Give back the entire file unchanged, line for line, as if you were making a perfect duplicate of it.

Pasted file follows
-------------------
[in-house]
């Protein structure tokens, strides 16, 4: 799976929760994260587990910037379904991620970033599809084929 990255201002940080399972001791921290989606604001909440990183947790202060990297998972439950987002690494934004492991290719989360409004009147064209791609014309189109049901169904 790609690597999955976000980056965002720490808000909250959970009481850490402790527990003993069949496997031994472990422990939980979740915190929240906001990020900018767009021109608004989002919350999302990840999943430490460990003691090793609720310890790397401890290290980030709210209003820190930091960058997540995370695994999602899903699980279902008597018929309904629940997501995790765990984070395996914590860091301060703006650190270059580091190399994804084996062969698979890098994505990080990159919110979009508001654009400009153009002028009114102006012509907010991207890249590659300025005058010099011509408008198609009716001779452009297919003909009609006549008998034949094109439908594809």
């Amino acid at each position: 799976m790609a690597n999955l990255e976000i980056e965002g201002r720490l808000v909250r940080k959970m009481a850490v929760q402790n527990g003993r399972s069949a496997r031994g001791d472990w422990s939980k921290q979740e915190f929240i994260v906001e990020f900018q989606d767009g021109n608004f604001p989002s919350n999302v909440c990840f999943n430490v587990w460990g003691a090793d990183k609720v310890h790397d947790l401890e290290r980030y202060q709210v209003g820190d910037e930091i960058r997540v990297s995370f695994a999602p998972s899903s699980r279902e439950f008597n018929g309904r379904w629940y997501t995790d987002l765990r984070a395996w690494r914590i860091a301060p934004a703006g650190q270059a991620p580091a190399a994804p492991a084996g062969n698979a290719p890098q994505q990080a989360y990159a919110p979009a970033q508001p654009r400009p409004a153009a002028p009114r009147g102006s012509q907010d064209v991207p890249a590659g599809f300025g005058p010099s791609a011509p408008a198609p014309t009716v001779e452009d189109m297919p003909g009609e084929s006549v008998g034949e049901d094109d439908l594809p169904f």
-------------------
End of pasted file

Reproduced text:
[in-house]
């Protein structure tokens, strides 16, 4: 799976929760994260587990910037379904991620970033599809084929 990255201002940080399972001791921290989606604001909440990183947790202060990297998972439950987002690494934004492991290719989360409004009147064209791609014309189109049901169904 790609690597999955976000980056965002720490808000909250959970009481850490402790527990003993069949496997031994472990422990939980979740915190929240906001990020900018767009021109608004989002919350999302990840999943430490460990003691090793609720310890790397401890290290980030709210209003820190930091960058997540995370695994999602899903699980279902008597018929309904629940997501995790765990984070395996914590860091301060703006650190270059580091190399994804084996062969698979890098994505990080990159919110979009508001654009400009153009002028009114102006012509907010991207890249590659300025005058010099011509408008198609009716001779452009297919003909009609006549008998034949094109439908594809």
């Amino acid at each position: 799976m790609a690597n999955l990255e976000i980056e965002g201002r720490l808000v909250r940080k959970m009481a850490v929760q402790n527990g003993r399972s069949a496997r031994g001791d472990w422990s939980k921290q979740e915190f929240i994260v906001e990020f900018q989606d767009g021109n608004f604001p989002s919350n999302v909440c990840f999943n430490v587990w460990g003691a090793d990183k609720v310890h790397d947790l401890e290290r980030y202060q709210v209003g820190d910037e930091i960058r997540v990297s995370f695994a999602p998972s899903s699980r279902e439950f008597n018929g309904r379904w629940y997501t995790d987002l765990r984070a395996w690494r914590i860091a301060p934004a703006g650190q270059a991620p580091a190399a994804p492991a084996g062969n698979a290719p890098q994505q990080a989360y990159a919110p979009a970033q508001p654009r400009p409004a153009a002028p009114r009147g102006s012509q907010d064209v991207p890249a590659g599809f300025g005058p010099s791609a011509p408008a198609p014309t009716v001779e452009d189109m297919p003909g009609e084929s006549v008998g034949e049901d094109d439908l594809p169904f």